We all want to make unique beers that we can call our own. It’s one of the reasons that we began home brewing but recipe creation can seem a daunting task to the beginner. Great beer is as much about process and technique as recipe, so it’s best to concentrate on these to begin with. Always start brewing with a tried and tested recipe. Brewing the same beer over and over again. Only once you are consistently producing great beer move onto creating your own recipes. You will then be safe in the knowledge that your brewing process is sound and your beer will be good.

 

So where do you start?




 

Although it’s very tempting to go wild and create the next undiscovered beer style, it’s more likely to end in disaster. Sticking to tried and tested styles is the best way to start. Sure you can experiment but use caution so you can feel you’re way without ruining your beer.

 

Start by picking a beer style that you like and look at its overall characteristics. A great place to find this information is the Beer Judge Certification Program (BJCP) style guides.  Here you will find most major international beer style guides. These can form a basis for your recipe. Following these parameters will help ensure your beer that is what you expect it to be.

 

You can get a feel for the character that should be achieved which can then give you a basis for the ingredients and techniques required to achieve this. Using the BJPC style guides is also a must if you wish to enter most home brewing competitions as these are what define the categories for entry.

 

Next thing to do is to start creating the recipe using some brewing software. Beer Smith and Beer Alchemy are the most popular if you wish to purchase some software. There are also a few online tools like our recipe creator. The software will do all the calculations for you and will also serve as a record of your batches.




 

The main parameters for recipes are gravity (SG/FG), bitterness (IBU) and Colour (EBC/SRM).

 

Gravity is simply defined by the starting gravity (SG) and the final gravity (FG). The difference between them will determine the final ABV of your beer.

 

SG is fairly easy to estimate as it will be driven by the volume of beer produced and the amount of fermentable ingredients (Grain/Malt extract/sugar) in the recipe.

 

FG is a little more tricky as there are few factors which will determine how much of the sugars are actually fermented into alcohol. If you are all grain brewing then the grain type, mash temperature, pH and grain/water ratio will influence what type of sugars are created. I’ll cover this in more depth in subsequent posts but needless to say, the lower the mash temp the more fermentable the sugars created will be.

 

The other major influence for FG, whether all grain brewing or extract, is the fermentation. Temperature, yeast strain, pitch rates and starting 02 levels will also determine what FG is obtained.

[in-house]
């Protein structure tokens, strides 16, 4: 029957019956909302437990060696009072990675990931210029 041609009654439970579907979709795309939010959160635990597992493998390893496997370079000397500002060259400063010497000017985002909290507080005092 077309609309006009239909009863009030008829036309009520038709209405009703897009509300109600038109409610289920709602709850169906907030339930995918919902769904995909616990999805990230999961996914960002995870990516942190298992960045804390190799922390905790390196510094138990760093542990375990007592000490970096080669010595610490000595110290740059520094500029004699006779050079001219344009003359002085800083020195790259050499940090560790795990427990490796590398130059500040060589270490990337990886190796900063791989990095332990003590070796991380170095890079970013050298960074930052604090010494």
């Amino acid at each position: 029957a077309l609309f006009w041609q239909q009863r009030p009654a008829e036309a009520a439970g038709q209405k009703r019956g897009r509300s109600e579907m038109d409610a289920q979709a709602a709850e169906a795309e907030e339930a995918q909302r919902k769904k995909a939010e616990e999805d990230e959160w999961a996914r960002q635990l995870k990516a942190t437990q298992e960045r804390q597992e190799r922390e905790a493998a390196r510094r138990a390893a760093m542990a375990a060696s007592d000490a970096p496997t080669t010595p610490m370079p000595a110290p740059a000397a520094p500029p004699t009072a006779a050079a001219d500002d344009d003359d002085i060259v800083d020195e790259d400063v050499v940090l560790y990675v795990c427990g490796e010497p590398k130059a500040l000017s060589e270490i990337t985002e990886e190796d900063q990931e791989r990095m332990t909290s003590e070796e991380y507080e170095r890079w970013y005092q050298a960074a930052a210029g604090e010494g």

The difference between the starting SG and FG is measured as attenuation. This is measured as a % and most yeast strains will give you an indicator of what range of attenuation you are likely to achieve. Based on this you can gauge your starting gravity so you should hit the required ABV and then use the fermentable section of the software to add the appropriate ingredients.

 

What fermentable ingredients you decide to use will really be determined by the style guide and this should give you a good starting point. FG will also determine the mouthfeel and sweetness/dryness balance of the beer.  The lower the FG the less residual sugar will be left and therefore reduced sweetness but too low FG can lead to a beer tasting thin and watery.

 

Bitterness is measured in IBU (International Bitterness Units).  This is the amount of bitterness that you extract from your hop additions. Bitterness to added to beer to balance the alcohol and sweetness. The style will give you some guidance on the appropriate bitterness, then the hop additions will determine how this is achieved. Generally higher the ABV = higher IBU although this is not true for all styles, especially Belgium beers. What type of hops you use, especially in the late hop additions is also an important factor.

 

Hops added at the end of the boil and in dry hop generally add very little IBU’s but they will have a major influence on the flavour and aromas added to the beer. Again the style guides should point you in the right direction.

 

Colour is the last main parameter used in recipes. This is measured in EBC (European Brewing Convention) and is the scale that European brewers generally use. American brewers tend to use SRM (standard reference method) or Lovibond. EBC = 2 x SRM and SRM and Lovibond are pretty much the same. The darker the malt the higher the EBC value it will have.  The more EBC’s that malt will add to the recipe and the darker the beer will be. You can then use these malts to achieve the desired beer colour. Malt will also have a major influence on the flavour and also the FG as crystal malts will contain more complex sugars which some yeast will find more difficult to ferment.

 

Once these parameters are all set and your calculating the correct ABV, colour and bitterness using ingredients true to style you should be good to go.

 

One last useful thing can be to have a look at other people recipes for that given beer style. Evaluating other recipes can also give you idea’s for particular malts, hops or yeast strains to use in yours.


If you ever need any help or assistance in creating recipes please drop us a line via info@brewuk or our live chat facility.